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We have a VW billboard in here Melbourne advertising

Deals you'll want to tell everyone

It's a fairly big-budget campaign so I assume the grammar has been thought out, but it just sounds off to me - can you 'tell everyone deals' or do you 'tell everyone about deals' or 'tell everyone of deals'? Can I tell someone deals the same way I could, say, tell someone facts?

The page I linked to above actually has the about in the title, but for the most part the campaign doesn't use prepositions in that location.

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    I wouldn't assume they thought it out well. In advertising, syntax and usage are often secondary (or tertiary, quaternary, or entirely off the radar). So you're right—the grammar is wrong on the billboard. Just don't expect to get a result if you point this out to the advertiser. (Go ahead and try, but don't get your hopes up.) Commented Aug 4, 2015 at 8:29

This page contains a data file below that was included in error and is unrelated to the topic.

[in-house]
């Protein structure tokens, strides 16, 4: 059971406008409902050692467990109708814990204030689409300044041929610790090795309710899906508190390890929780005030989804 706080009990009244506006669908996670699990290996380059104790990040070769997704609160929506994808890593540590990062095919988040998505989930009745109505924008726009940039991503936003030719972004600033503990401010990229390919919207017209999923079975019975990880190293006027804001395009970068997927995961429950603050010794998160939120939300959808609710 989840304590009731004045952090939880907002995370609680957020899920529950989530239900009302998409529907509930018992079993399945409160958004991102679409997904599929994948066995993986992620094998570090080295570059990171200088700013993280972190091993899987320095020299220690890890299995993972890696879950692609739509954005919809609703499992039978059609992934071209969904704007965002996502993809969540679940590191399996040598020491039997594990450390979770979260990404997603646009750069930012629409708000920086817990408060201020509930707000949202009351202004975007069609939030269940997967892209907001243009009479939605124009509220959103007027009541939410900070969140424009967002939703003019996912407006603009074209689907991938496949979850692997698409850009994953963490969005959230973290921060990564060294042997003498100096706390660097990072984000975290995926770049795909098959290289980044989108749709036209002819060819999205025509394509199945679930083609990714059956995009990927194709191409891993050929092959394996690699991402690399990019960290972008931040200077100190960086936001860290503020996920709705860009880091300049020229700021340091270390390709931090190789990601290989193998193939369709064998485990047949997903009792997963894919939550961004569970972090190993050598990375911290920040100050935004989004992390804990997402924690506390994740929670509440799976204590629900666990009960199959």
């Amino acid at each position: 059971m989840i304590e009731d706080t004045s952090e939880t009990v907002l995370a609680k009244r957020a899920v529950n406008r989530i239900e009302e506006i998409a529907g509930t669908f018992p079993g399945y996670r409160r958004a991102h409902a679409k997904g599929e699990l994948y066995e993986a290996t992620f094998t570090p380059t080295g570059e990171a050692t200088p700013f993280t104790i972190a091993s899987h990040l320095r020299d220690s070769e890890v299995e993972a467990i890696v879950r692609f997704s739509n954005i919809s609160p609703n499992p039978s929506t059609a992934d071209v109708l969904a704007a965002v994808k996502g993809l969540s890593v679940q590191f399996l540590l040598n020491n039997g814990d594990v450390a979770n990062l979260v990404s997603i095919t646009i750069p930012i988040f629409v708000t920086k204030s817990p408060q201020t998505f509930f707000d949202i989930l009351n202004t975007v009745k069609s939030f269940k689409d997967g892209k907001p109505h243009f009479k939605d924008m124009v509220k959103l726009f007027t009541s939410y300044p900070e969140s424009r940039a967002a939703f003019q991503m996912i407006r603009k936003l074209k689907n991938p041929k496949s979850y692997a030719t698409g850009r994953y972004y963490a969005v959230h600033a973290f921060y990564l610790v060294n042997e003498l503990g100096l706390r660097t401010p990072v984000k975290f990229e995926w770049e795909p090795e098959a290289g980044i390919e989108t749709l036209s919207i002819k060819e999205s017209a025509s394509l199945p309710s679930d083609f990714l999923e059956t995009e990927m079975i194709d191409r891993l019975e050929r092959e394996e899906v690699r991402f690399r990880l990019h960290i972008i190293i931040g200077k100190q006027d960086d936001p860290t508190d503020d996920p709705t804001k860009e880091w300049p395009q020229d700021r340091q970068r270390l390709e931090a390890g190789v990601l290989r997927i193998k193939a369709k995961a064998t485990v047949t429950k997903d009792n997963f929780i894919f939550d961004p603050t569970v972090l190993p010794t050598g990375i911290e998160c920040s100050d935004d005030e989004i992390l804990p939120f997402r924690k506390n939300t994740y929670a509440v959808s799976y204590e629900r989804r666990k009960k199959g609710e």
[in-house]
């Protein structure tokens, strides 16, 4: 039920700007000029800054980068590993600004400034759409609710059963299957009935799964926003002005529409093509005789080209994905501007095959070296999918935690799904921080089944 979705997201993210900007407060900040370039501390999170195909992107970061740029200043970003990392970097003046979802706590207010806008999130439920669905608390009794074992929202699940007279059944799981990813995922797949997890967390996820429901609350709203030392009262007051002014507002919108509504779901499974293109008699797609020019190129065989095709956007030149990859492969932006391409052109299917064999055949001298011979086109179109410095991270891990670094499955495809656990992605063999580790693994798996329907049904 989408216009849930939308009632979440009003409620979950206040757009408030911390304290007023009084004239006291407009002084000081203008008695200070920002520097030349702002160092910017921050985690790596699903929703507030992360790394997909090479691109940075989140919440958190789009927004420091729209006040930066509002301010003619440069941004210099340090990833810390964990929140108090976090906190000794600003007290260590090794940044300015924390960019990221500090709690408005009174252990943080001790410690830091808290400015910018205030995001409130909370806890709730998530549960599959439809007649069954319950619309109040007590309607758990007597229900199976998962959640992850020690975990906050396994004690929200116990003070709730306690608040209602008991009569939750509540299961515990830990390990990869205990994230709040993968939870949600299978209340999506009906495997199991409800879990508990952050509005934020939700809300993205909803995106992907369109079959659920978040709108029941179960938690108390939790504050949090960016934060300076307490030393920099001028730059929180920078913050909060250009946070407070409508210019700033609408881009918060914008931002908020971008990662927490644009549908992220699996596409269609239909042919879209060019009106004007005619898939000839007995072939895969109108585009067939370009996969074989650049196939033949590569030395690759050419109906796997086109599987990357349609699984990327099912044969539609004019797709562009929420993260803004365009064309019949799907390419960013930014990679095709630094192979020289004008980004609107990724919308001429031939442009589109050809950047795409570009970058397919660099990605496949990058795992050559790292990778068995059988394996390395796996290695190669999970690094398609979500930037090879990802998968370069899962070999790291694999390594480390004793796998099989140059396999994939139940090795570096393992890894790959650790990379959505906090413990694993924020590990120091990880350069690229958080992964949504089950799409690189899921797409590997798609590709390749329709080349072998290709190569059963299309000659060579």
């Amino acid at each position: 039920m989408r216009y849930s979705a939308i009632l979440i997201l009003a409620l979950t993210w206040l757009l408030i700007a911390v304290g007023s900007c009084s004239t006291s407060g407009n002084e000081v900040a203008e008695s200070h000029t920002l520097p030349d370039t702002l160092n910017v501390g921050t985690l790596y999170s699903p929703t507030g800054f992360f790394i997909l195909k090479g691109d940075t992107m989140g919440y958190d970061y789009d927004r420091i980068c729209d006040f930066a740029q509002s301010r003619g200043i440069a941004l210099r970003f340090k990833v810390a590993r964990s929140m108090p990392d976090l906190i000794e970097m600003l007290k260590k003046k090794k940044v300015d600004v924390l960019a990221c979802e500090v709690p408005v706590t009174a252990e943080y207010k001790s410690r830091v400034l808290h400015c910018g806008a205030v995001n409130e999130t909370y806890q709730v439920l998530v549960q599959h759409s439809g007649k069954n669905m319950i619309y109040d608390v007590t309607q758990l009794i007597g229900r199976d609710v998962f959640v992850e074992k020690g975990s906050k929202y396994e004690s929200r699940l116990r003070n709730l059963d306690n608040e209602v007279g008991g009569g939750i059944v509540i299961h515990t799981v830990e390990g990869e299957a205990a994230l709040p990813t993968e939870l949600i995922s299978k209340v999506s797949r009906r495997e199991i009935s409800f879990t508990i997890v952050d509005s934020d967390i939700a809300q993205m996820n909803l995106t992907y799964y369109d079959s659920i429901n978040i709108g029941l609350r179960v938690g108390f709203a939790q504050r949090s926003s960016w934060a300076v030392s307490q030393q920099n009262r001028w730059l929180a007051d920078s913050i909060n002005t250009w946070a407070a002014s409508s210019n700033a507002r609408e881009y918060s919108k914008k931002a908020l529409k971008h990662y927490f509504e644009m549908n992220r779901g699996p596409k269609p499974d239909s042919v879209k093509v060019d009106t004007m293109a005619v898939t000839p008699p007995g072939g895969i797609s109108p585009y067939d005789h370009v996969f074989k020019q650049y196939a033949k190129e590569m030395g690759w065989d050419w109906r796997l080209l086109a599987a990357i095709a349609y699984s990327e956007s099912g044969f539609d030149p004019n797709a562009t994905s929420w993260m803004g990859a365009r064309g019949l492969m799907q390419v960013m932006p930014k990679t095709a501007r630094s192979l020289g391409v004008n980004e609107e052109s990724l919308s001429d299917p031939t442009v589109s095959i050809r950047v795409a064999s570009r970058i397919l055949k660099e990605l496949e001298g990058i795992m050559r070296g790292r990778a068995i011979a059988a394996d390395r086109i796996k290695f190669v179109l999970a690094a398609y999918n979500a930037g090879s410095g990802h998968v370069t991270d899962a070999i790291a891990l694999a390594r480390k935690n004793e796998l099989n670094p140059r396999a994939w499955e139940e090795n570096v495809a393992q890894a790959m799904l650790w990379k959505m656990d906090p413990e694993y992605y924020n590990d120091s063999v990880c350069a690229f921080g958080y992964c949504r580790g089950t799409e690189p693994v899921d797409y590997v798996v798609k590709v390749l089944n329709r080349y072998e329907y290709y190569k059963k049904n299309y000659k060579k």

• I actually think that this is one of those cases when someone perfectly fluent in English wrote up a perfectly grammatical sentence, and then some idiot came along and removed the last word to make it ungrammatical, and when asked why, replied "because it's a preposition" rather than "because I'm an idiot", because he's an idiot. I am 100% sure it went down exactly like that.
    – RegDwigнt
    Commented Aug 4, 2015 at 12:11
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    I agree with you and @BrianHitchcock. The phrase has some emptyness. If I were you, I'd show the deal to everyone. 😂 LOL Commented Aug 4, 2015 at 12:15

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It could have been:

  1. Deals you'll want to talk about
  2. Deals you'll want everyone to know (of)
  3. Deals you'll want to tell everyone (about)

The about in the last option has been omitted to keep the sentence short in the form of a tagline which still withholds the basic idea of the line. Taglines are preferred to be short and catchy. The omitted about only highlights its informal call and urgency to tell people to hurry and have a look. It is just similar to saying "Hurry! Offer valid while stock lasts" instead of "Hurry! Offer is valid while the stock lasts".

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